With students preparing to return to public schools, Gov. Ralph Northam is proposing to use $250 million in federal emergency aid to help school divisions upgrade the ventilation systems in school buildings.
In an appearance on Monday at Hopewell High School, Northam said the state will use a portion of the $4.3 billion that it received under the American Rescue Plan Act for its share of the cost of school upgrades, but local governments will have to match it with money they receive under the federal COVID-19 relief package or other funds.
“Air quality is a key part of maintaining safe and healthy learning environments for our students across the Commonwealth,” the governor said in a written statement. “This investment will help families, educators, and students feel more confident about the quality of the air they breathe as we return to in-person learning five days a week this fall.”
The federal aid can’t be used to replace old and decrepit school buildings, even though some localities say that would be a more effective way to address health and safety issues.
“The money is being set aide to deal with [heating, ventilation and air conditioning] upgrades,” House Appropriations Chairman Luke Torian, D-Prince William, said in an interview Monday. “It’s not money being set aside to put up new buildings.
“We want to make sure we have facilities ready for in-person learning this fall,” Torian said. “It’s what the money was designed to do, to help with critical maintenance issues.”
The General Assembly will meet in special session beginning next Monday to determine how to spend the state’s share of federal aid under the American Rescue Plan Act, which President Joe Biden signed on March 11. The package includes $360 billion for state and local governments to help them recover from the COVID-19 pandemic.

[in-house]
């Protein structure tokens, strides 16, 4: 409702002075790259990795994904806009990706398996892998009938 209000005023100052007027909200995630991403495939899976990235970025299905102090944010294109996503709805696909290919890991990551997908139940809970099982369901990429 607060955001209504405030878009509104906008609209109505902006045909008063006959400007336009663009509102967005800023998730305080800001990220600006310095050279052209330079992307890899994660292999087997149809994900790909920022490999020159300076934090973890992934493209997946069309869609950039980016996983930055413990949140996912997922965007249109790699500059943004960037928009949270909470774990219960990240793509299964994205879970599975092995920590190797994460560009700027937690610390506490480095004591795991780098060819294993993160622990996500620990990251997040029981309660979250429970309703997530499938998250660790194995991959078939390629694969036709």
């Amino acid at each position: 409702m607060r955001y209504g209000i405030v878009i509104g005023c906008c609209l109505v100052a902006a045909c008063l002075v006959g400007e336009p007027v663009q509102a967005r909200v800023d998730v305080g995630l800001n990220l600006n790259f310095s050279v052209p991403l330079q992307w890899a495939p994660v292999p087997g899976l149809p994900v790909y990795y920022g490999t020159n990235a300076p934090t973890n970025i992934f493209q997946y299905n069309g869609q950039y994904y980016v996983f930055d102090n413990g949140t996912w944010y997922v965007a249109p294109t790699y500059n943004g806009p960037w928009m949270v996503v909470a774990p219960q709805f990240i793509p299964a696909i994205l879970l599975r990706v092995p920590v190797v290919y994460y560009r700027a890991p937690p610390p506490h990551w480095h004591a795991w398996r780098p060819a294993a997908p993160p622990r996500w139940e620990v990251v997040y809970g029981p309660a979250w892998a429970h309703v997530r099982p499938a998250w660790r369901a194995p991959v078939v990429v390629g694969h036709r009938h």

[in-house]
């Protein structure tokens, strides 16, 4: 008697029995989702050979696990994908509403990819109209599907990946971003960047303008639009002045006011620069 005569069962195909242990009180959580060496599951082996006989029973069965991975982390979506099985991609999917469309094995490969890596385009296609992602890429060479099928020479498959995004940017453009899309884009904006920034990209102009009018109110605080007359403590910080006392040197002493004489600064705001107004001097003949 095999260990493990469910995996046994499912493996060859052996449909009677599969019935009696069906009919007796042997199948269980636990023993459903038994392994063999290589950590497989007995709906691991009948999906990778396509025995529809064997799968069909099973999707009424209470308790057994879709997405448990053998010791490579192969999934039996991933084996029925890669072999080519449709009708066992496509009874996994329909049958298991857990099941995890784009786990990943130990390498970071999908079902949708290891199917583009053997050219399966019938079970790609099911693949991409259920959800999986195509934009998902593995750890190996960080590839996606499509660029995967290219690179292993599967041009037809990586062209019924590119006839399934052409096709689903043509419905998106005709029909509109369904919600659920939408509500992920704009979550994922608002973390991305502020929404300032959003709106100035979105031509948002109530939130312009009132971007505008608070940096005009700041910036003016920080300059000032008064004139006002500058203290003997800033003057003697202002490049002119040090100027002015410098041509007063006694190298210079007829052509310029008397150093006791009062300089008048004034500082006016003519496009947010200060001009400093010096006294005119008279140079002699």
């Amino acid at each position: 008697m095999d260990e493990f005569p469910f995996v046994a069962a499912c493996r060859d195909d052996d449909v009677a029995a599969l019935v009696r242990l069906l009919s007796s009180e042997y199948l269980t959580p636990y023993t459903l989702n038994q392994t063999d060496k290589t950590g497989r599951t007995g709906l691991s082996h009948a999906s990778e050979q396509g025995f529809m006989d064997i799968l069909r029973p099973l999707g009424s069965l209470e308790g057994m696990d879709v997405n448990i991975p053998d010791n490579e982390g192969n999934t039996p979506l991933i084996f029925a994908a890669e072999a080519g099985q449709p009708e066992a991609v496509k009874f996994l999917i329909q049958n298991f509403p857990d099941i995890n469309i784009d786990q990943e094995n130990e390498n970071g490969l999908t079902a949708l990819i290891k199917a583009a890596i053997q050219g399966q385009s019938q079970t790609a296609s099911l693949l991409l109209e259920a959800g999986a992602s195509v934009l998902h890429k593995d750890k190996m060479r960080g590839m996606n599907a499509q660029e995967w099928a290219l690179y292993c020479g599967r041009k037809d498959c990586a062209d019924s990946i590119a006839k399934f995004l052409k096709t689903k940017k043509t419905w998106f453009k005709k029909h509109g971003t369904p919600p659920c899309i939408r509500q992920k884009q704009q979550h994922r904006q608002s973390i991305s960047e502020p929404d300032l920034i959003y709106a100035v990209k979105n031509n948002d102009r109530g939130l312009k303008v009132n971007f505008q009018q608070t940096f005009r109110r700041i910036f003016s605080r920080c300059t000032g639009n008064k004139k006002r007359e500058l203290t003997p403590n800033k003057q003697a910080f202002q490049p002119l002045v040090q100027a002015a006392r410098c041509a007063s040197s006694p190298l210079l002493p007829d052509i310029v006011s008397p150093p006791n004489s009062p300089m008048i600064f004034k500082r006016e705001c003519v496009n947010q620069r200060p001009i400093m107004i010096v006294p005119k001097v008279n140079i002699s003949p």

“When the special session convenes next week, the commonwealth has the opportunity to invest in its future, beginning with its students,” said Sen. Janet Howell, D-Fairfax, chair of the Senate Finance and Appropriations Committee.
In addition to the state’s $4.3 billion share, local governments in Virginia received almost $3 billion in aid under the law. The state also received $221.7 million for eligible capital projects, limited primarily to water, sewer and broadband telecommunications.
School construction has become a politically sensitive issue as local school divisions have asked for state help to replace old school buildings. State officials say that is primarily a local government responsibility, although Northam had hoped to be able to use a portion of the federal aid to help localities address the need.
In the announcement Monday, the governor’s office also noted that Northam had directed $492 million in federal aid to public schools under the CARES Act, a $2.3 trillion emergency relief package adopted 16 months ago. Virginia school divisions also received $939 million in direct aid under the Consolidated Appropriations Act that Congress adopted at the end of last year, and $1.9 billion in direct aid under the American Rescue Plan Act.
“Together with the localities, we are working to address school modernization needs across the commonwealth,” Torian said in a statement accompanying the announcement. “This partnership will support our collective efforts to create healthy learning environments for all of our students.
State education officials and assembly leaders said the federal aid would help local school divisions carry out deferred maintenance that is critical to student health and safety.
“We know high quality ventilation systems reduce the number of virus particles in the air, and this investment means that Virginia schools will have updated HVAC systems for years to come,” Secretary of Education Atif Qarni said.
Sen. Louise Lucas, D-Portsmouth, chair of the Senate Education and Health Committee, said the proposed funding “is incredibly important for schools across the commonwealth in dire need of upgrading their ventilation systems.”